Hyperparameters tuned for both RF and XGBoost regressors included the number of trees (n_estimators) and the maximum depth of the trees (max_depth). The maximum depth was selected in a range of 5 to 25, with a step of 5, whereas the number of trees could be 100, 150, or 200. Mean absolute error (MAE), Root mean square error (RMSE), and R2 were used as evaluation metrics for both model validation and testing.


Descriptive Statistics of Self-Efficacy

The mean self-efficacy score of this sample was 99.99, ranging from 57.60 to 128.32, with a standard deviation of 13.28. Figure 2 shows the histogram of self-efficacy scores that indicates a leptokurtic distribution. Thus, more students scored extremely high or low compared to a normal distribution.

Chart, histogram
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Figure 2: The distribution of self-efficacy IRT scores

Evaluation Results

Table 2 shows the training, validation, and test accuracy, for each set of the RF and XGBoost models, respectively. On the test set, R2 of both prediction models was at least 0.447, suggesting that the two tree-based learning models could explain nearly half of the variability in students’ self-efficacy. With reference to the range and standard deviation of self-efficacy scores, the MAEs and RMSEs indicated that both trained models achieved reliable prediction results.

Table 2: Results of model performance in training







Training set




Validation set




Test set





Training set




Validation set




Test set




Relative Importance of Predictors

The importance of the 64 predictors of students’ self-efficacy was ranked. Figure 3 and Figure 4 present the top ten predictors and their weight contribution to the predictive power for the two models. In the RF model, the motivation for mastering tasks appeared to be the most powerful predictor with a relative importance of 19.5%, followed by meaning of life (10.8%), reading self-concept (5.1%), learning aspiration (4.4%), motivation for competition (3.2%), positive emotions (3%), empathy (2.9%), always feel proud (2.5%), and fear (2.5%).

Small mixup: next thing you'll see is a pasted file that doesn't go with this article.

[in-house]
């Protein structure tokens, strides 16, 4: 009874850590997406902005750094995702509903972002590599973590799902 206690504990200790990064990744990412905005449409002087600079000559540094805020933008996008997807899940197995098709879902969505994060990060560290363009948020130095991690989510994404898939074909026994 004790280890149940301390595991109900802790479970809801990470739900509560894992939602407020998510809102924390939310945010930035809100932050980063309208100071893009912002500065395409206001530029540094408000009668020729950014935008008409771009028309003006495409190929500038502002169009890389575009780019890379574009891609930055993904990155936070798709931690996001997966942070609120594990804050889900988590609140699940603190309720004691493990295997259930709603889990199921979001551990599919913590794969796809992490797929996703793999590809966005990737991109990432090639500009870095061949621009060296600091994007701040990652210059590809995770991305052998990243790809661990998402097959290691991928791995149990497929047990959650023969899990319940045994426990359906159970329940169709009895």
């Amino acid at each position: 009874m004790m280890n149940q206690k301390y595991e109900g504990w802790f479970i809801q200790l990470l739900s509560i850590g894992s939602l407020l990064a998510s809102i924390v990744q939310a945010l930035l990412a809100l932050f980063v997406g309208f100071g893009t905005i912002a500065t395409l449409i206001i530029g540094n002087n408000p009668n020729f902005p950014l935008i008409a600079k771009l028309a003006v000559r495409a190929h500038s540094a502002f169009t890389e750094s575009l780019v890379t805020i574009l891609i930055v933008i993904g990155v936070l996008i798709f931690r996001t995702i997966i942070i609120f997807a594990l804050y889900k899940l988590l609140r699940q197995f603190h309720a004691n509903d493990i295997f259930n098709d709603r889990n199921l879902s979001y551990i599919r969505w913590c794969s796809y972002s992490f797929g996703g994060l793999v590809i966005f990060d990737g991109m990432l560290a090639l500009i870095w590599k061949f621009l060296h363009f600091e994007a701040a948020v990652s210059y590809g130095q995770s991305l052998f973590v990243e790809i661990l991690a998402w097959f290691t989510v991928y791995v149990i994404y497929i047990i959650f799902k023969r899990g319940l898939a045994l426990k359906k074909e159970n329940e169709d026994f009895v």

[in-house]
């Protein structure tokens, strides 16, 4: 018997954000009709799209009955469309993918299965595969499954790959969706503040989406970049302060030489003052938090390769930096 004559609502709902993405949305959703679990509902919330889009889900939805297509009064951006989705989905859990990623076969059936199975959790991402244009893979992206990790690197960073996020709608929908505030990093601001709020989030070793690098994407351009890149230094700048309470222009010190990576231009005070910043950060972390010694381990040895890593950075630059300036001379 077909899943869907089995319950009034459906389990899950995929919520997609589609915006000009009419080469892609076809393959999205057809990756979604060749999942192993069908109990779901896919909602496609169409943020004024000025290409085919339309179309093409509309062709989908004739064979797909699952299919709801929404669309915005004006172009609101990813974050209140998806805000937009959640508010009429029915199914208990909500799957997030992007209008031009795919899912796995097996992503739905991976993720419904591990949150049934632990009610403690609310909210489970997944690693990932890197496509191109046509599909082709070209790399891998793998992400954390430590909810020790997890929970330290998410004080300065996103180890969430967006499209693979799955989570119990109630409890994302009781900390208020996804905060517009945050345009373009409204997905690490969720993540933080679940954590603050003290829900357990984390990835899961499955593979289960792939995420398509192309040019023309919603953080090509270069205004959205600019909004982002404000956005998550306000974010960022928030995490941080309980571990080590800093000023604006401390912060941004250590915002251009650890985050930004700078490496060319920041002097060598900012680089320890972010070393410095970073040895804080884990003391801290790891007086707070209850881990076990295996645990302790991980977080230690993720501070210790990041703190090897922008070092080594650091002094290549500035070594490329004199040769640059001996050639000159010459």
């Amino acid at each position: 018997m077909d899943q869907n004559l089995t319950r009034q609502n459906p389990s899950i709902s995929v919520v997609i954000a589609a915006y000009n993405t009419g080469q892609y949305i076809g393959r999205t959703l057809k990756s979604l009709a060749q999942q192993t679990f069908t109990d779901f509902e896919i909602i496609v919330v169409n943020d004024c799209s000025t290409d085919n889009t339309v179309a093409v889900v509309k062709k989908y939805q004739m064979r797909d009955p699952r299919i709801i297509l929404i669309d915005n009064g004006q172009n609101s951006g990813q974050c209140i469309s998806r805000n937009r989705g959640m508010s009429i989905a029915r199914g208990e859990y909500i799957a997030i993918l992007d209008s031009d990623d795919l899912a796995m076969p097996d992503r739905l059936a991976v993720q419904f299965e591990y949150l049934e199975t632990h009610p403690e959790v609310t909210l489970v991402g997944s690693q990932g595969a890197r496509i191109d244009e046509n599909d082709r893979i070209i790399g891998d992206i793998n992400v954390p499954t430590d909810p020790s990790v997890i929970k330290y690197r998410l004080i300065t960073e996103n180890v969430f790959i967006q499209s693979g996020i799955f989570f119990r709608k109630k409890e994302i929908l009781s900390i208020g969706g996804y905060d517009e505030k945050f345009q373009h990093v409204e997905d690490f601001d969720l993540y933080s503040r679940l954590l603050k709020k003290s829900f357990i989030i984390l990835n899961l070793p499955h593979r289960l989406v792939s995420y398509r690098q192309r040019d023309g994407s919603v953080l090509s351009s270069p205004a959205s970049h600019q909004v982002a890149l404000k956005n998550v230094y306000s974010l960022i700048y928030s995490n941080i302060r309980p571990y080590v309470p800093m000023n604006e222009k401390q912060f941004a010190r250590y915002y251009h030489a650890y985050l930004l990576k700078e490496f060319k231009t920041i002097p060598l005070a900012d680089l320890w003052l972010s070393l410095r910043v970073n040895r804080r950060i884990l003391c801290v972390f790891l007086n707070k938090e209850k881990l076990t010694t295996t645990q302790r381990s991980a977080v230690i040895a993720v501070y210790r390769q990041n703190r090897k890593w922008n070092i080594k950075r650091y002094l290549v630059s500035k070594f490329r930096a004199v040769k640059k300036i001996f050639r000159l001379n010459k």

Description automatically generated with medium confidence
Figure 3: Relative predictor importance of the RF model

The ten most important predictors of the XGBoost model were the motivation for mastering tasks (14.5%), meaning in life (11.1%), proud (sometimes, always, rarely, and never; a total of 26.5%), motivation for competition (4%), learning aspiration (3.9%), positive emotions (3.2%), and reading self-concept (3.1%). These predictors contributed a total of 66.3% of the model prediction power. Notably, numerous variables were ranked in the top ten in both RF and XGBoost models, with motivation for task mastery and purpose in life maintaining the top two positions in both models. However, all the highly ranked predictors in both models appeared to be students’ non-cognitive constructs including well-being and motivational factors. There were no variables of home factors, school climate, teachers, experience, and PISA 2018 test performance in the top 10 list.

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Figure 4: Relative predictor importance of the XGBoost model


The present study employed the RF and XGBoost algorithms to predict students’ self-efficacy. The results suggest that the two tree-based algorithms could predict students’ self-efficacy with small error sizes based on their self-reported survey data and test data. The XGBoost model seems to slightly outperform the RF model with respect to all chosen evaluation metrics on the test data.